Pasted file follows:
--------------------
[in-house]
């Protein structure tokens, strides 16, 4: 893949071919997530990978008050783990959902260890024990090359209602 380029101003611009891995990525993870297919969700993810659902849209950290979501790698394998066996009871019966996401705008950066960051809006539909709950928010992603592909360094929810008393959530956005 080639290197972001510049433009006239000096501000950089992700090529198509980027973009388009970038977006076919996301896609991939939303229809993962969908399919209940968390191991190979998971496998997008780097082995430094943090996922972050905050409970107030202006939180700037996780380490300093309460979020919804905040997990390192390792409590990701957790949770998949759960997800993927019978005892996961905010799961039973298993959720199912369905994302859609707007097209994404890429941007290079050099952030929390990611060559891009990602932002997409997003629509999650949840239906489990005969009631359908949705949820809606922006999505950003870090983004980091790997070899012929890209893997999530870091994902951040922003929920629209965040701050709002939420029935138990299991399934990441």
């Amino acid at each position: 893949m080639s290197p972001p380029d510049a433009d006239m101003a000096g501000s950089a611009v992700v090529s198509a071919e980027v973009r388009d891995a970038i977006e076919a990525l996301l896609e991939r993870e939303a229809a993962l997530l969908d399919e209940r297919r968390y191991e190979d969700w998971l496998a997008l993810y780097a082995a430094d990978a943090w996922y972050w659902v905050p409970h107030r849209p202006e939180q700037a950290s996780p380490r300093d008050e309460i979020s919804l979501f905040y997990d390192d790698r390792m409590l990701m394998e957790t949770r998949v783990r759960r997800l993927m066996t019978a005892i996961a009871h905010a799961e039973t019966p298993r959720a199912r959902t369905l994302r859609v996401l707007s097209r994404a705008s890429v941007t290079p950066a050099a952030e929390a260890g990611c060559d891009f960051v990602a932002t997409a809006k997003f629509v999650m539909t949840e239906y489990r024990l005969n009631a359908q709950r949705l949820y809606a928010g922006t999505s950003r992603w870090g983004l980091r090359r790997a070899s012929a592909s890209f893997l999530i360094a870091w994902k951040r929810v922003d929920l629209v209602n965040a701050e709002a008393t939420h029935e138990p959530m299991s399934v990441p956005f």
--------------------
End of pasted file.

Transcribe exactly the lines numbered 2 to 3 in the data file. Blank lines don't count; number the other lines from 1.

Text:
């Protein structure tokens, strides 16, 4: 893949071919997530990978008050783990959902260890024990090359209602 380029101003611009891995990525993870297919969700993810659902849209950290979501790698394998066996009871019966996401705008950066960051809006539909709950928010992603592909360094929810008393959530956005 080639290197972001510049433009006239000096501000950089992700090529198509980027973009388009970038977006076919996301896609991939939303229809993962969908399919209940968390191991190979998971496998997008780097082995430094943090996922972050905050409970107030202006939180700037996780380490300093309460979020919804905040997990390192390792409590990701957790949770998949759960997800993927019978005892996961905010799961039973298993959720199912369905994302859609707007097209994404890429941007290079050099952030929390990611060559891009990602932002997409997003629509999650949840239906489990005969009631359908949705949820809606922006999505950003870090983004980091790997070899012929890209893997999530870091994902951040922003929920629209965040701050709002939420029935138990299991399934990441």
């Amino acid at each position: 893949m080639s290197p972001p380029d510049a433009d006239m101003a000096g501000s950089a611009v992700v090529s198509a071919e980027v973009r388009d891995a970038i977006e076919a990525l996301l896609e991939r993870e939303a229809a993962l997530l969908d399919e209940r297919r968390y191991e190979d969700w998971l496998a997008l993810y780097a082995a430094d990978a943090w996922y972050w659902v905050p409970h107030r849209p202006e939180q700037a950290s996780p380490r300093d008050e309460i979020s919804l979501f905040y997990d390192d790698r390792m409590l990701m394998e957790t949770r998949v783990r759960r997800l993927m066996t019978a005892i996961a009871h905010a799961e039973t019966p298993r959720a199912r959902t369905l994302r859609v996401l707007s097209r994404a705008s890429v941007t290079p950066a050099a952030e929390a260890g990611c060559d891009f960051v990602a932002t997409a809006k997003f629509v999650m539909t949840e239906y489990r024990l005969n009631a359908q709950r949705l949820y809606a928010g922006t999505s950003r992603w870090g983004l980091r090359r790997a070899s012929a592909s890209f893997l999530i360094a870091w994902k951040r929810v922003d929920l629209v209602n965040a701050e709002a008393t939420h029935e138990p959530m299991s399934v990441p956005f």